How does one reinforce bulkheads? - SailNet Community
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post #1 of 23 Old 11-16-2011 Thread Starter
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How does one reinforce bulkheads?

In looking at the bulkheads on my hunter 25, it appears they are fiberglass mostly, joined to the hull skin up to the waterline, then not joined above the waterline. The bulkhead under the mast seems to be flimsy plywood, not well tabbed to the hull either. I thought this would be the most important bulkhead but it seems much weaker than the others.

I have read of people reinforcing their bulkheads, how is this done on a production boat like mine?
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post #2 of 23 Old 11-16-2011
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Get a copy of Don Casey's "This Old Boat". He describes how to tab (or re-tab) a bulkhead in great detail.

Never forget them. Do something to prevent it from happening again.
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post #3 of 23 Old 11-16-2011 Thread Starter
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I just ordered it from amazon. Looks like a great resource thanks.
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post #4 of 23 Old 11-16-2011
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Here is a good article from west systems I used when I replaced the bulkheads in my islander.

WEST SYSTEM | Projects | Fiberglass Boat Repair and Restoration - Replacing damaged bulkheads

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post #5 of 23 Old 11-16-2011
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Here is a good article from west systems I used when I replaced the bulkheads in my islander.

WEST SYSTEM | Projects | Fiberglass Boat Repair and Restoration - Replacing damaged bulkheads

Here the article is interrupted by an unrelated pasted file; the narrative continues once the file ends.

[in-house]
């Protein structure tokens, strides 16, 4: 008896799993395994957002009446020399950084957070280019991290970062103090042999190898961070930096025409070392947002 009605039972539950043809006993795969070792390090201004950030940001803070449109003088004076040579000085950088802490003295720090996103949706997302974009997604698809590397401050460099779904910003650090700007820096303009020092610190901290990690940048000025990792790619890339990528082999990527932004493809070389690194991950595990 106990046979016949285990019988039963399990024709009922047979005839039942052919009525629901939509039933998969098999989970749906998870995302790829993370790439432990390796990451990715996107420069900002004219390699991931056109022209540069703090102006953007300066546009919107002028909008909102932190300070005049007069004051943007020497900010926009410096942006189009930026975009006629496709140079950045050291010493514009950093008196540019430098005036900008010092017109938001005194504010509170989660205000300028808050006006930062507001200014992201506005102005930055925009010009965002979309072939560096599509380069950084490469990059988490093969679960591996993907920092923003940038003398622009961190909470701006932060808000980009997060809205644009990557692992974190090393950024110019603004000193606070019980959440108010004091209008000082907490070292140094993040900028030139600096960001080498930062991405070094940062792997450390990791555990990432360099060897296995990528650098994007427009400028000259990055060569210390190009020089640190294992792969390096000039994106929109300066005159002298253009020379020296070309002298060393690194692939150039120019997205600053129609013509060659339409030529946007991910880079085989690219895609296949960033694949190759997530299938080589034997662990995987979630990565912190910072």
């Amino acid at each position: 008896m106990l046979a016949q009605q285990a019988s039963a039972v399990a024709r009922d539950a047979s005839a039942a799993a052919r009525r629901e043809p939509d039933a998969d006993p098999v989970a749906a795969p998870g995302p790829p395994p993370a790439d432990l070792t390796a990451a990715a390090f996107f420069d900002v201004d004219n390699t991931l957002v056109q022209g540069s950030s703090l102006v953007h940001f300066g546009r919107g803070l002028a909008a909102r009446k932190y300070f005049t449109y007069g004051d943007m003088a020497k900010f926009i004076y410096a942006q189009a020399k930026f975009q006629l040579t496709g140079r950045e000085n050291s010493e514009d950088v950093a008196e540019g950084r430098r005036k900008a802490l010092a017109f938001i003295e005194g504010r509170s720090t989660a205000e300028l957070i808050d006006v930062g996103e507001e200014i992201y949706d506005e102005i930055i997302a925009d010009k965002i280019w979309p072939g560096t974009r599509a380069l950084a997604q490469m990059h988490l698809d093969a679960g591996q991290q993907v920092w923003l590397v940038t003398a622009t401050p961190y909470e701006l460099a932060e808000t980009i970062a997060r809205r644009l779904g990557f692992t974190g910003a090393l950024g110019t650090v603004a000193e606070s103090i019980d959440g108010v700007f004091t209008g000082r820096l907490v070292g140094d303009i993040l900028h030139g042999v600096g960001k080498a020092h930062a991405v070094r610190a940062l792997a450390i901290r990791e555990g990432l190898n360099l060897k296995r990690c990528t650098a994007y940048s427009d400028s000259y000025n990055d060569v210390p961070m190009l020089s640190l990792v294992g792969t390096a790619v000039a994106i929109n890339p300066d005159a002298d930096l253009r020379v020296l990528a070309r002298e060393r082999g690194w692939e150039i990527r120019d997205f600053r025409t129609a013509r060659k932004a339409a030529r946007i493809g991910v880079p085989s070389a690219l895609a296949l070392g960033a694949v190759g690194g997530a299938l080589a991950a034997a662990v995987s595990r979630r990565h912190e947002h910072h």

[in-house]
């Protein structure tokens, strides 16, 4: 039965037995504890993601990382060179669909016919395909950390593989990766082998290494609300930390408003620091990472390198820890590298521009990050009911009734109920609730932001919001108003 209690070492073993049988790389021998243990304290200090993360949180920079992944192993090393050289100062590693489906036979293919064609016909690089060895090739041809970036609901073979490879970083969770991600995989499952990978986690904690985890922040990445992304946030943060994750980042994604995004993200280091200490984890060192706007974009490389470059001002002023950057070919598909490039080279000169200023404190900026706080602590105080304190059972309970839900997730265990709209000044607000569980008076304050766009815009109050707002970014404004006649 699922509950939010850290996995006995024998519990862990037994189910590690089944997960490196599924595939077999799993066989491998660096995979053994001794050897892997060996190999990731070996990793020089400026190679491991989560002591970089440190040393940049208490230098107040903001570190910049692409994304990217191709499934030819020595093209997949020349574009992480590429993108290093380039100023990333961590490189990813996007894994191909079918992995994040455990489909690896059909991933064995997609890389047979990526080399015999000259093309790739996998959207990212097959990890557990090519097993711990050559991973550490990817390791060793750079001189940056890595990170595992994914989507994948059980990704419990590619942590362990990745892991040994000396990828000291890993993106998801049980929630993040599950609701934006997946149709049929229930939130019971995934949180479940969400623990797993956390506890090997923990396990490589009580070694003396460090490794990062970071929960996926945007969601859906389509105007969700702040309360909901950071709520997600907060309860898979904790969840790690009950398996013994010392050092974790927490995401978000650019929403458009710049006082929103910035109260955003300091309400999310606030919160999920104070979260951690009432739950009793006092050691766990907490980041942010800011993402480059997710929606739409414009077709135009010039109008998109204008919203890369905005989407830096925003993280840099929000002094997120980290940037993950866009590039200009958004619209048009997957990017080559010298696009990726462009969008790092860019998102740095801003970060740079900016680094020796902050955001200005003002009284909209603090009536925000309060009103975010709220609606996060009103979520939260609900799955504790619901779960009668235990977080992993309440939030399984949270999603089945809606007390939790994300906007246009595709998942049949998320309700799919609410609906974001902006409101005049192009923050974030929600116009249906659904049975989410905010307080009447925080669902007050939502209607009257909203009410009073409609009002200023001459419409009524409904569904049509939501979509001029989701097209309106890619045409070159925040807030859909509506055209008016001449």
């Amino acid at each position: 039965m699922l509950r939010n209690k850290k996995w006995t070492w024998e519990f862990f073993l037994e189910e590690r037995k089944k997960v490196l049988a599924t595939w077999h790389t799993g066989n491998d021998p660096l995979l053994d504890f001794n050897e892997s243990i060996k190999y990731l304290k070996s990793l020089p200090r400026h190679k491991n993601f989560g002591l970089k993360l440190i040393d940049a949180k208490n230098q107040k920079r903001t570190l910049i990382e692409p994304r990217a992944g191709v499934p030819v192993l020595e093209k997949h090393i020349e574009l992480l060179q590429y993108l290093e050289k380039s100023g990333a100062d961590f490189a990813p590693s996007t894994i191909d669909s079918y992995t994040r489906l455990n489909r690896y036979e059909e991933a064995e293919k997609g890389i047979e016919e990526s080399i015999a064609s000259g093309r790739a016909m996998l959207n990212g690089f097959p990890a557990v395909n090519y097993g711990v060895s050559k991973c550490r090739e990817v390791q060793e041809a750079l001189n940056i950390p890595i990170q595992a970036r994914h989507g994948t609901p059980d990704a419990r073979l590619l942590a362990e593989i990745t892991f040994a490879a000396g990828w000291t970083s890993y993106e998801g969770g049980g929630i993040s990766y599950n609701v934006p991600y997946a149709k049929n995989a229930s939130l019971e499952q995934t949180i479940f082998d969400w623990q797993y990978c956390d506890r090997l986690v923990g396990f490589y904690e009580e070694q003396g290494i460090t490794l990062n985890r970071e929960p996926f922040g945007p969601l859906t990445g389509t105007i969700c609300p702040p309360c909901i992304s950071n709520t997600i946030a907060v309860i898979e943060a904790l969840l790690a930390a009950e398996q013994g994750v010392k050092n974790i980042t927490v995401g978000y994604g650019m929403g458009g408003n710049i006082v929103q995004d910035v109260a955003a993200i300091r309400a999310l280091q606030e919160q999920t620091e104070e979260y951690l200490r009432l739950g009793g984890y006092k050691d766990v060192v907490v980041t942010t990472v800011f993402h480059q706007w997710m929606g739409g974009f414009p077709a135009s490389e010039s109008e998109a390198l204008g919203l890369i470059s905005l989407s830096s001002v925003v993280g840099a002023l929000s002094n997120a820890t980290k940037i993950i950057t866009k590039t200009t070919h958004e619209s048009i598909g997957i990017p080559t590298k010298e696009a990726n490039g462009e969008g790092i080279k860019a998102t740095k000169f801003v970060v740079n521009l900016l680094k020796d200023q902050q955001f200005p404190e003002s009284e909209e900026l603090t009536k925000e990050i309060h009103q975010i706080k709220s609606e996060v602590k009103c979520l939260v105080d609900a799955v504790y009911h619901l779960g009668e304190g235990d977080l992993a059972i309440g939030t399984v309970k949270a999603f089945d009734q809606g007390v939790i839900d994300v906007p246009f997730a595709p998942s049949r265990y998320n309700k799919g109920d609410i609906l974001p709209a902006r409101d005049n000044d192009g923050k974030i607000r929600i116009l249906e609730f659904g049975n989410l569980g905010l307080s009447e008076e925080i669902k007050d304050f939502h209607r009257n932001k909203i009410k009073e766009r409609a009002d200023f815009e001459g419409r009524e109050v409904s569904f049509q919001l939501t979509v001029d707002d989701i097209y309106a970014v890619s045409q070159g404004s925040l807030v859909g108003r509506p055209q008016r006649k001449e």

That article looks exactly like what I went through on my old Quarter Tonner. I did one extra step though. After the glass had fully cured and been painted I drilled through the tabbing and bulkhead every 6" and put 1/4" hex head machine screws through, backed by large diameter fender washers on each side and acorn nuts on the back side.

I polished all the fasteners first so it looked good (at least to my eye) and it added a significant amount of backup to the bond between glass and plywood. I had a number of very positive complements on it.

I, myself, personally intend to continue being outspoken and opinionated, intolerant of all fanatics, fools and ignoramuses, deeply suspicious of all those who have "found the answer" and on my bad days, downright rude.
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post #6 of 23 Old 11-21-2011 Thread Starter
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Unfortunately I have realized that my stays don't end in chainplates bolted to the bulkhead. They go down into u-shaped bits of steel, bolted through the deck/hull join in an area reinforced with fiberglass. This seems weak to me...
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post #7 of 23 Old 11-21-2011